March 17, 2014
And Happy St. Patrick’s Day!
As most of you probably know by now, we celebrated the 40th anniversary of the “new” Grand Ole Opry House over the weekend, and it was quite a party.
To those of us who cut our Opry teeth at the Ryman Auditorium, I guess the Opry House will always be the “new” place, even though we’ve been there forty years now. The show was held at the Ryman for only thirty-one.
A lot of laughs, a lot of music, and a lot of memories were in the air both Friday and Saturday nights, and that’s as it should have been. I couldn’t help but recall that my mom and dad had driven up from Georgia for that special weekend back in 1974. They wanted to be in the audience for the final Opry show at the Ryman and the first one at the new place, and they were. It obviously meant more to them than I realized at the time. When I was going through some of my dad’s papers following his death in 2003, I discovered he had kept the faded Opry program from those shows tucked away among his most prized souvenirs.
I’ve always appreciated the fact that in designing the Opry House, the powers-that-be felt that carrying forth the tradition of the Ryman was important. That’s why they installed church-pew seats rather that theater-style chairs. And the aisles were left wide enough for fans to easily move in and out as they’d come down front to take pictures.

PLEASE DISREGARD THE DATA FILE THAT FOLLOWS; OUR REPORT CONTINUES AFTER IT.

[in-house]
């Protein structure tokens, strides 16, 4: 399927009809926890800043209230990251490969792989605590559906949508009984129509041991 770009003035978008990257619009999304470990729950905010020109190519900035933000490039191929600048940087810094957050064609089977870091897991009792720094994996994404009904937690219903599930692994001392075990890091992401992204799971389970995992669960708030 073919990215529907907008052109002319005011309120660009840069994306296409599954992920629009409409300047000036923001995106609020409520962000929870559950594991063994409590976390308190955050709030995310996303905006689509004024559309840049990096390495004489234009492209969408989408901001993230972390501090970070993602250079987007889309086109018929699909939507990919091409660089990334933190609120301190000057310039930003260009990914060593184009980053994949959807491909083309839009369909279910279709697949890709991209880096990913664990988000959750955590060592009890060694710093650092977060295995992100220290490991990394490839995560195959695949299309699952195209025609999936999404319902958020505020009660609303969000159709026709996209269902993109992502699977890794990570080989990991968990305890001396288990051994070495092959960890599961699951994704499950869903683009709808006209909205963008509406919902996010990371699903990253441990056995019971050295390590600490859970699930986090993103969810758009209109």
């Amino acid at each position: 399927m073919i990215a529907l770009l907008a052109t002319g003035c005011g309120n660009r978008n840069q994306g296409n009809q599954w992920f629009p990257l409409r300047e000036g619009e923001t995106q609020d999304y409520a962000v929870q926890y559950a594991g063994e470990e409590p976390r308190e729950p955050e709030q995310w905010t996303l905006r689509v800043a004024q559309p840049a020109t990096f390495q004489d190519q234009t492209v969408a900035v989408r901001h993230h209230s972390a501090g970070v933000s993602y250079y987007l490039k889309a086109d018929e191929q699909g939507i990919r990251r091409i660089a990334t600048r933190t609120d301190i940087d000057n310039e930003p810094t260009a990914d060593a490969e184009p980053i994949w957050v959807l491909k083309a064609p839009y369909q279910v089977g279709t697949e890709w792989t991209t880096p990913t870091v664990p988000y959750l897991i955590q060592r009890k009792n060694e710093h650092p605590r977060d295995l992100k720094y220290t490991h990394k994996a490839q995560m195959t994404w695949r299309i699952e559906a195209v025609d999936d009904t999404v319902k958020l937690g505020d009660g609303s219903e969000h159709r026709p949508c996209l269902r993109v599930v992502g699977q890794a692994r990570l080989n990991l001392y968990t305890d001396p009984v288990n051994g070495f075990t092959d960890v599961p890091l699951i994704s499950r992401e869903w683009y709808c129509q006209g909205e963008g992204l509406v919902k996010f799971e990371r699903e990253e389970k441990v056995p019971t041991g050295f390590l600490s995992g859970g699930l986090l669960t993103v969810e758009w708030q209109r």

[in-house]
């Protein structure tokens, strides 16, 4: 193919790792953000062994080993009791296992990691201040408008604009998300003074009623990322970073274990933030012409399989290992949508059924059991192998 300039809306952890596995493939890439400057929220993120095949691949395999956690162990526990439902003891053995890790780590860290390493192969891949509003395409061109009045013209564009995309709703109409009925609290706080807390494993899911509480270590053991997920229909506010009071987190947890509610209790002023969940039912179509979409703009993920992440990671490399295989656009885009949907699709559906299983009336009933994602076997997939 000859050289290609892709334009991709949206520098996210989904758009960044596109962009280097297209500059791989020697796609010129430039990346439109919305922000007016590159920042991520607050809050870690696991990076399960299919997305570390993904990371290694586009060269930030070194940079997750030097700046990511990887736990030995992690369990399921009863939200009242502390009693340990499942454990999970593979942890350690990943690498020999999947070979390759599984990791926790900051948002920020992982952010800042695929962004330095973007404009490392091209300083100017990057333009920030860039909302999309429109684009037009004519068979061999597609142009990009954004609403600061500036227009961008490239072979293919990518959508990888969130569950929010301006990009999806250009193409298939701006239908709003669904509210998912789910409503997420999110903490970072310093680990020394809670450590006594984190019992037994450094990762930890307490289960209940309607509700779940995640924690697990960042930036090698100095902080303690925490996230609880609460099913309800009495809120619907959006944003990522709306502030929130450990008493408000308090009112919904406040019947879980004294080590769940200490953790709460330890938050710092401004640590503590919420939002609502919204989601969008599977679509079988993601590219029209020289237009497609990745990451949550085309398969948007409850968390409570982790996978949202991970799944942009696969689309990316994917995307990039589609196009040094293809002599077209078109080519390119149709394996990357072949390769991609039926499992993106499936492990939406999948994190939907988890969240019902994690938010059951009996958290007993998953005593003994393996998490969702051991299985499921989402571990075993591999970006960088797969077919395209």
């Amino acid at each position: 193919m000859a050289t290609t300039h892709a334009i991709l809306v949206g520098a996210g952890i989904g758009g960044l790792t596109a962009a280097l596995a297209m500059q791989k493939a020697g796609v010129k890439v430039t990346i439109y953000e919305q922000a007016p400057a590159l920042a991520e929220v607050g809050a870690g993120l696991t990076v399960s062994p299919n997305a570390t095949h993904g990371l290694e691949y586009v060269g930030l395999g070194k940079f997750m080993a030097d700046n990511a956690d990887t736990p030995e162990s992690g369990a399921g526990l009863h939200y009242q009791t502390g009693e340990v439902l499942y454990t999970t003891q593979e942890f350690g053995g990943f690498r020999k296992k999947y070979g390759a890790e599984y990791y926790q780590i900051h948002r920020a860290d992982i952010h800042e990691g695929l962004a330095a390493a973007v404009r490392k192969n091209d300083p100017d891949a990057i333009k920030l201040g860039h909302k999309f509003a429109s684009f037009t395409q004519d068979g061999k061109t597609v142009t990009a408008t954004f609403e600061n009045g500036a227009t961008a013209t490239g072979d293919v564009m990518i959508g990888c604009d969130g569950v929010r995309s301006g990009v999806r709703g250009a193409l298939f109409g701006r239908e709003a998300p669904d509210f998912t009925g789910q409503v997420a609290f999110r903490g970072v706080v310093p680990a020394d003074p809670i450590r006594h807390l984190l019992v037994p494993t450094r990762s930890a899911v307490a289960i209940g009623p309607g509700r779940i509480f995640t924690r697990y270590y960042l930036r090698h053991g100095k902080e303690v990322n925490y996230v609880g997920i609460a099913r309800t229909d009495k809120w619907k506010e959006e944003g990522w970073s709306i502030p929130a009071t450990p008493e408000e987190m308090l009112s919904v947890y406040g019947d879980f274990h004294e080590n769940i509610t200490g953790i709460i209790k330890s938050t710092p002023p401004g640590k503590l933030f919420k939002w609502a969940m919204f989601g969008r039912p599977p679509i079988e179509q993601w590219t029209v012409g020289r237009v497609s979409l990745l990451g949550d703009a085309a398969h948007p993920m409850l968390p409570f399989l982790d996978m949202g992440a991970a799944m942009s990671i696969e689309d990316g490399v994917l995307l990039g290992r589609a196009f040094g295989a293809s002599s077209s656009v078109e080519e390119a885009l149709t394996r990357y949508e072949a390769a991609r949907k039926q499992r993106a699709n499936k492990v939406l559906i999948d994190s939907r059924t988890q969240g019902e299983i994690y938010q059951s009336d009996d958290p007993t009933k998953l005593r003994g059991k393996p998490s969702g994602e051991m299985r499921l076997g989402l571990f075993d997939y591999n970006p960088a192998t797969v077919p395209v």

Saturday night, tradition was evident once again as the entire cast gathered on stage to sing the opening song in tribute to Roy Acuff…his signature “Wabash Cannonball.” Mr. Roy had performed that song forty years before, segueing from a 1940’s black and white film clip into his live performance as the “big red curtain” rose for the first time. Led by the Opry’s newest members, The Old Crow Medicine Show, we segued from a recording of Mr. Roy’s 1974 performance right into a live 2014 version. Veterans like Little Jimmy Dickens, Jean Shepard, Bobby Osborne, Jeanne Seely, Connie Smith and myself stood alongside Blake Shelton, Miranda Lambert, Josh Turner, Clint Black and others, some of whom weren’t even born in 1974.
The media was there in droves, and by the time I got home shortly after midnight pictures and stories of our big night were already bouncing around the internet. Many of you are telling me now that you saw the feature story Sunday on the NBC Nightly News.
More than one reporter asked me what it means to be a part of the Grand Ole Opry family. I told them that membership in the Opry is the top rung on the ladder insofar as a career in country music is concerned. And I said that the view from that top rung is pretty spectacular.
It truly is….and it never looked or felt any more spectacular than it did last Saturday night.